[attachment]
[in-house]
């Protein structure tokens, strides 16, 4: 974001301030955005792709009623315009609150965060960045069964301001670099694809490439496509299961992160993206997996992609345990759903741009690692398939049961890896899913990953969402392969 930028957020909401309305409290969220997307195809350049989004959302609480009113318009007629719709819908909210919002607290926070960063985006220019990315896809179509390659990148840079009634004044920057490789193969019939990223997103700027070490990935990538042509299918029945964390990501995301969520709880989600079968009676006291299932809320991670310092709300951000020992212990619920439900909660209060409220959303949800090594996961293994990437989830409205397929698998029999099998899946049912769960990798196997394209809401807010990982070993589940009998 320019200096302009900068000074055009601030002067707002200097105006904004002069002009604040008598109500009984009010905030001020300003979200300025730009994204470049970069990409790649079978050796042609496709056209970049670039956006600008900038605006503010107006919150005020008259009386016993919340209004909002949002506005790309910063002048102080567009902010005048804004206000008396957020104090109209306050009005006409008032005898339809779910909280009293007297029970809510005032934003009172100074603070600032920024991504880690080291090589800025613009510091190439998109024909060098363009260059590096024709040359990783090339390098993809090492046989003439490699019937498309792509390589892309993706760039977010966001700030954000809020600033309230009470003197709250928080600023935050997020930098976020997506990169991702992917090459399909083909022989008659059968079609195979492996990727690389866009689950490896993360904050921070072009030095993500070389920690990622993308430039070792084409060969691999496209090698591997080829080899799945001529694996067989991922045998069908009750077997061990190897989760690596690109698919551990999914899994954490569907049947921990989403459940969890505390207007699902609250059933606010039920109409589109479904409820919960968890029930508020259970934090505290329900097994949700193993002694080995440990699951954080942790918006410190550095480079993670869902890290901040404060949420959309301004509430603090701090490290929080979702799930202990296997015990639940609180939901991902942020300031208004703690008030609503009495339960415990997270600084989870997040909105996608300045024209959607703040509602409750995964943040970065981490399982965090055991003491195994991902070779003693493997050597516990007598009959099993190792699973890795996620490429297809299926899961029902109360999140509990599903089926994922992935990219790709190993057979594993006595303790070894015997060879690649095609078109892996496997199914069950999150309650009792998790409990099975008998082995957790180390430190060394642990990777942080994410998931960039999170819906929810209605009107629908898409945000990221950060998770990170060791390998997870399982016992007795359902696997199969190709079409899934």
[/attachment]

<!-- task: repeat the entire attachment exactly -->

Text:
[in-house]
């Protein structure tokens, strides 16, 4: 974001301030955005792709009623315009609150965060960045069964301001670099694809490439496509299961992160993206997996992609345990759903741009690692398939049961890896899913990953969402392969 930028957020909401309305409290969220997307195809350049989004959302609480009113318009007629719709819908909210919002607290926070960063985006220019990315896809179509390659990148840079009634004044920057490789193969019939990223997103700027070490990935990538042509299918029945964390990501995301969520709880989600079968009676006291299932809320991670310092709300951000020992212990619920439900909660209060409220959303949800090594996961293994990437989830409205397929698998029999099998899946049912769960990798196997394209809401807010990982070993589940009998 320019200096302009900068000074055009601030002067707002200097105006904004002069002009604040008598109500009984009010905030001020300003979200300025730009994204470049970069990409790649079978050796042609496709056209970049670039956006600008900038605006503010107006919150005020008259009386016993919340209004909002949002506005790309910063002048102080567009902010005048804004206000008396957020104090109209306050009005006409008032005898339809779910909280009293007297029970809510005032934003009172100074603070600032920024991504880690080291090589800025613009510091190439998109024909060098363009260059590096024709040359990783090339390098993809090492046989003439490699019937498309792509390589892309993706760039977010966001700030954000809020600033309230009470003197709250928080600023935050997020930098976020997506990169991702992917090459399909083909022989008659059968079609195979492996990727690389866009689950490896993360904050921070072009030095993500070389920690990622993308430039070792084409060969691999496209090698591997080829080899799945001529694996067989991922045998069908009750077997061990190897989760690596690109698919551990999914899994954490569907049947921990989403459940969890505390207007699902609250059933606010039920109409589109479904409820919960968890029930508020259970934090505290329900097994949700193993002694080995440990699951954080942790918006410190550095480079993670869902890290901040404060949420959309301004509430603090701090490290929080979702799930202990296997015990639940609180939901991902942020300031208004703690008030609503009495339960415990997270600084989870997040909105996608300045024209959607703040509602409750995964943040970065981490399982965090055991003491195994991902070779003693493997050597516990007598009959099993190792699973890795996620490429297809299926899961029902109360999140509990599903089926994922992935990219790709190993057979594993006595303790070894015997060879690649095609078109892996496997199914069950999150309650009792998790409990099975008998082995957790180390430190060394642990990777942080994410998931960039999170819906929810209605009107629908898409945000990221950060998770990170060791390998997870399982016992007795359902696997199969190709079409899934």